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A group of unique directors and the essential works that you've got to see.

||| Frank Capra |||
Frank Capra

It goes without saying that Capra is one of the greatest and most beloved directors of all time, especially renowned for his madcap romantic comedies. He is one of the few directors who ever managed to balance whimsy with meaningfulness without loosing the ability to entertain.

Only Frank Capra, with his light hand and good sense of allowing the actors to be their roles, could carry off this tale of a naive average American used by an unscrupulous politician through a nationwide goodwill drive. No one was ever better at having strong yet vulnerable women not only aid, but often come to the rescue, of the leading man.

Frank Capra's final film is a hilarious translation of a Damon Runyon tale set in 1930s New York, as gangster Glenn Ford repays street peddler Bette Davis for her "good luck" apples by passing her off as a well-to-do society lady for her visiting daughter (Ann-Margret in her film debut). This excellent and thoroughly enjoyable remake of his own 1933 "Lady for a Day" is a beautiful swan song to a master storyteller. Widescreen!

In this black comedy about two sweet old ladies whose basement holds a murderously funny secret, Capra utilizes star Cary Grant to his zany, patented “double take” best. Capra’s brilliance in comic casting is demonstrated with such reliable character actors as Raymond Massey, Peter Lorre and Jack Carson who manage to play their parts to the hilt without chewing up the scenery.

Recommended by CarrieSpecht

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Happy Endings

By BrianOrndorf

July 15th, 2005

With “Bounce,” Don Roos demonstrated that he didn’t need cynicism and independent film crutches to get by as much as he did in his disagreeable debut feature, “The Opposite of Sex.” “Happy Endings” finds the director grimly returning to his roots, crafting a film that is neither interesting nor enjoyable. A fine stable of actors are left out to hang with Roos’s limp multi-character screenplay.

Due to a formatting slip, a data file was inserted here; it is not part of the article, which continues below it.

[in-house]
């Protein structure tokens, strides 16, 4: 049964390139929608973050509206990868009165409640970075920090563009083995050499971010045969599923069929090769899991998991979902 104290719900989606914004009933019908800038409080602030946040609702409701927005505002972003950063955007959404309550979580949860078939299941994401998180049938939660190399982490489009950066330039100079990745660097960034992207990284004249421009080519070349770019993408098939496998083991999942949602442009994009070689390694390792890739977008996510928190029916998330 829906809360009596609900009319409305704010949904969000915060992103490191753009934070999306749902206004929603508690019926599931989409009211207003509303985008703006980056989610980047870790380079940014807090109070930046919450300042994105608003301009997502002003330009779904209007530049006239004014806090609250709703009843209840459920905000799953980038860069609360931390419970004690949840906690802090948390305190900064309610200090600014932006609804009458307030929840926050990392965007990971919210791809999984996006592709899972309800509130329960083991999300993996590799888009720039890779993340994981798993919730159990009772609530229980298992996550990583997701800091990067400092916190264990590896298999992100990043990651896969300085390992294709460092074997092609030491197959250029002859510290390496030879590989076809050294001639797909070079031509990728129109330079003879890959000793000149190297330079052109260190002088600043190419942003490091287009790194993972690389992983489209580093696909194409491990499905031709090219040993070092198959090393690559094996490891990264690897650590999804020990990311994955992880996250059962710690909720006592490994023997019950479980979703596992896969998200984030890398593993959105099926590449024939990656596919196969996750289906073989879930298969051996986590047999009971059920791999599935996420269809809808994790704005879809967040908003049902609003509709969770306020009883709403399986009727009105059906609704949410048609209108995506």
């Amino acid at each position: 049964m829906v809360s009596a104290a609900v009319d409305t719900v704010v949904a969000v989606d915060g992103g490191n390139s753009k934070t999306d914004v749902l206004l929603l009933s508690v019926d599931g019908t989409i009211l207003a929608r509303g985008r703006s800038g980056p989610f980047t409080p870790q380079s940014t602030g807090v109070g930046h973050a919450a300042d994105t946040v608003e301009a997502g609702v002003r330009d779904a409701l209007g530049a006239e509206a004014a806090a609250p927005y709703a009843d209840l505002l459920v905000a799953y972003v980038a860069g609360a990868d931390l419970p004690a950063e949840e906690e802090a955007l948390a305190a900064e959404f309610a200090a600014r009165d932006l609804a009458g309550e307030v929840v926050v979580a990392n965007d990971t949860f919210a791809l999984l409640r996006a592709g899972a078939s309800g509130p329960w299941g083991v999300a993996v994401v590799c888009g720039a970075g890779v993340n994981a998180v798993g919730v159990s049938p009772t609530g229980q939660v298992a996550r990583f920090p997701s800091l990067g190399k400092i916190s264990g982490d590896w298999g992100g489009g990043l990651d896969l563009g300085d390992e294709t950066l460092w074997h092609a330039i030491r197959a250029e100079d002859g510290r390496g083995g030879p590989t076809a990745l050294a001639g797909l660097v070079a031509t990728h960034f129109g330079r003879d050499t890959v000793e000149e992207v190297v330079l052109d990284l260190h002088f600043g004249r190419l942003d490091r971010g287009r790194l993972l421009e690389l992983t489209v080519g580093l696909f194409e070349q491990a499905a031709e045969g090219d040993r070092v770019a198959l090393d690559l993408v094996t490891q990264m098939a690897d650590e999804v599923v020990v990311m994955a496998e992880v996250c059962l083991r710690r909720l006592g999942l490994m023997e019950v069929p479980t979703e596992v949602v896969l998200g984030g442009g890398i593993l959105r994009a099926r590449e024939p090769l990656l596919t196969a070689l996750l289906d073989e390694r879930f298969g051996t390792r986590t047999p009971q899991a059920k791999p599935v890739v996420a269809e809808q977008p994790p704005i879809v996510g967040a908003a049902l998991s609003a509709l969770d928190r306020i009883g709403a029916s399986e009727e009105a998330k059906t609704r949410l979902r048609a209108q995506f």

As teenagers, stepsiblings Mamie (Lisa Kudrow) and Charley (Steve Coogan) enjoyed a moment of passion, soon giving birth to a boy that was put up for adoption. Years later, an unwashed film geek named Nicky (Jesse Bradford) comes into Mamie's life with information on her son's whereabouts. Intrigued, Mamie offers Nicky a chance to make a documentary on her masseuse boyfriend's sexual activities at work while she investigates the validity of Nicky's story. Across the city, Jude (Maggie Gyllenhaal), a homeless, wandering free spirit has just found her meal ticket with a rich family (Jason Ritter and Tom Arnold) that she slowly seduces and destroys to suit her needs.

Five years ago, writer/director Don Roos lost a good portion of his fanbase by taking on the more Hollywood-minded "Bounce," a romantic drama with Gwyneth Paltrow and Ben Affleck. A charming, compassionate creation, "Bounce" thankfully took Roos a million miles away from his caustic, unfunny debut, 1998's "The Opposite of Sex." "Happy Endings" appears to be Roos going back after the "Sex" crowd that left in a huff once Paltrow and Affleck started making googly-eyes at each other. The desperation to be witty and sarcastic has returned to Roos in a big way with "Endings," as well as the tedious nature of his scriptwriting.

As with "Sex," "Endings" is a multiple character saga about deception and one-liners, sold with Roos's predilection for meek comedy and cutesy character flourishes. This isn't a well balanced film, which is evident in the way Roos undercuts all the performances by placing expository title cards on the screen to spell out character motivations and futures. This brings back the lackluster vibe of "Sex," which aimed for snarky comedy and undeserved pathos, and failed miserably. "Endings" is a cinematic step up from "Sex," but missing are the well-rounded and empathic textures of "Bounce," which Roos tries unsuccessfully to recreate in the finale of "Endings."

Also notable are the hair performances in the film. It's odd to mention, but I can't imagine this went by Roos unnoticed. Every character has a haircut that defines their personality, whether it's Mamie's "I have secrets" dark bangs, Jude's "I can't be trusted" messy buzz cut, or, obnoxiously, Nicky's greasy long hair which screams "hipster Hollywood" (complete with ironic heavy metal t-shirt and film-making aspirations). The hair eventually becomes distracting since the cast can't keep their hands off their own heads, and is shamelessly there to provide character identification that Roos can't seem to conjure in his script. "Happy Endings" needed much more than the intricacies of styling gel to explore the heart of its characters.

My rating: D+